At 75, it might not be appropriate to call Robert Pearson the comeback kid.

But in the course of a few short months, Pearson has gone from unemployment after getting kicked out his shoeshine stand job after 14 years at the Waco Regional Airport, to landing a new, more accessible slot at Extraco Bank to opening a satellite branch with Waco’s favorite power couple at Magnolia Market at the Silos.

Pearson became Waco’s unofficial goodwill ambassador during his years at the airport. Whether it was, as he says, “putting a glow on the toe” with his shines, helping travelers with bags, giving directions to Waco locations or just making new friends, Pearson was a welcoming fixture to both frequent travelers and his regular customers who drove out for a shoeshine.

“You pay for the shine but there’s no charge for the conversation” is his motto.

After a Tribune-Herald story about Pearson’s plight when the city of Waco canceled his vending contract at the airport and forced him out in September, Pearson was swamped with phone calls and visitors to his tiny North Waco apartment.

People wanted to know how they could help and they were mad at the city and airport management. A fund was set up to help with his expenses.

The next day, Chris Kincaid, an executive vice president at Extraco Banks, and Sam Brown, senior vice president, offered Pearson a free location for his shoeshine stand in the lobby of the bank at 1700 N. Valley Mills Drive.

Pearson met with the bankers and readily accepted their offer. However, two days later, Pearson said he got a call from Chip Gaines offering him space at the tourist mecca Magnolia Market at the Silos.

“That Monday morning after the first newspaper article, the bank reached out to me,” Pearson said. “I committed myself to Extraco Bank. I asked to give me some time to get situated because a man and his father were rebuilding my chair for me.

“On Wednesday, that was when Chip called me and offered me the opportunity there. But I couldn’t change horses in the middle of the stream. I told him I had already committed myself just two days before his phone call and I couldn’t change things around. I had to keep my word on that. I couldn’t do them like that.”

So Pearson went to work from 9 a.m. to 4 p.m. Monday through Friday at the bank. He said his regular customers are glad they do not have to drive out to the airport to see him now, and he has made a lot of new friends and customers at the bank.

“It was the beginning of a wonderful new era for me,” Pearson said.

Brown said they love having Pearson at the bank and will support him any way they can.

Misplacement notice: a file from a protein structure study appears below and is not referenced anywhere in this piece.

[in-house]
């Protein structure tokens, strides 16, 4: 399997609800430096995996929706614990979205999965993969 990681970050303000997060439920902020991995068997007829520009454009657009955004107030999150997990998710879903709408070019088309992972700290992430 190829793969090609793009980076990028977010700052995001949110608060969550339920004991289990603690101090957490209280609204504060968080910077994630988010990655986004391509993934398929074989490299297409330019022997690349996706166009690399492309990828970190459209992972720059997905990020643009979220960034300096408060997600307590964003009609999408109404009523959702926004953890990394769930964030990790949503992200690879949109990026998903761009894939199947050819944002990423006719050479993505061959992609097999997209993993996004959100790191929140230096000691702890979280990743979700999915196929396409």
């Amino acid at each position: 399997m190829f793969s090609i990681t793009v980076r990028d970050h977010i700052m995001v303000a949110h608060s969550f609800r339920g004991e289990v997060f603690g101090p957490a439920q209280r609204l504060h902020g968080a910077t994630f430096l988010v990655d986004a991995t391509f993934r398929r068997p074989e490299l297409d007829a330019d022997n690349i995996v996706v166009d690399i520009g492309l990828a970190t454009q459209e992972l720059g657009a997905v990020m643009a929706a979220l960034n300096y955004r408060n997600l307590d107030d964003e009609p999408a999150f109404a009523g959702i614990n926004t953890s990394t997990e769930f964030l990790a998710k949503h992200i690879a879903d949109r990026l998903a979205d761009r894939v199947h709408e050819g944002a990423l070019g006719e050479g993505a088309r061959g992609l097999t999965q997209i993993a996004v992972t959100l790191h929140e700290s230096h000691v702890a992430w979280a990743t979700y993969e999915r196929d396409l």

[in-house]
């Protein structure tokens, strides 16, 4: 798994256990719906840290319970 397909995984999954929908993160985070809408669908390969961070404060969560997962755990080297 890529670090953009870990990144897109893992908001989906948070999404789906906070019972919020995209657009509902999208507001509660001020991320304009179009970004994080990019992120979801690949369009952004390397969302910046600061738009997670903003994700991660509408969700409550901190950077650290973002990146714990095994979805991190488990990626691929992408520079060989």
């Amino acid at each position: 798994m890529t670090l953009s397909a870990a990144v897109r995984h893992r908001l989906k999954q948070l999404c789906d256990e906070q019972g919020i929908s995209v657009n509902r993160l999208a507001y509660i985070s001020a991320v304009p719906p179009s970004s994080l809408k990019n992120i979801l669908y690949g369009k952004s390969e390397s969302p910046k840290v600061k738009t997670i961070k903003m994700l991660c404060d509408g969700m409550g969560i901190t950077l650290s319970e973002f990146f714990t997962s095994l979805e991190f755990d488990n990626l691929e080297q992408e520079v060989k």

“He is part of our Extraco family,” Brown said. “Our employees love working with him, and our customers love working with him. He quickly became part of the family here. He is just another Extraco person when he is within these four walls. There is a lot to learn from him. At 75, he has such life experience to share.”

Pearson said there is no sense not working on Saturdays when an opportunity presents itself. So starting last Saturday, Pearson took up Gaines’ offer and started work at a choice spot near the line of cash registers at Magnolia Market, where he can greet thousands of Magnolia maniacs who flock to the destination.

Before he started, Gaines called him over for a meeting, Pearson said. He and other Magnolia employees formed a circle around something large that was covered by a blanket. As Pearson approached, Gaines, known on his “Fixer Upper” TV show for the “big reveal,” whisked off the covering to display what Pearson describes as the Rolls Royce of shoeshine stands.

“It is out of sight,” Pearson said of the stand. “I don’t have the words to describe it. It is out of this world. When Chip took off that cover, I like to cried a moon river. I had more water in my eyes than Lake Waco has.”

Chip Gaines was not available for comment on this story, but Magnolia spokesman John Marsicano said Gaines and his wife, Joanna, are happy to play host to Pearson on Saturdays.

“It was important to Chip and Jo that Robert also had access to any additional tools or resources he may need to do the work he’s enjoyed doing for so many years, and we felt he may like a new stand to work from,” Marsicano said. “Robert has been a warm and familiar face around town for a very long time, and it’s really an honor for us to play even a small role in this next chapter for Robert.”

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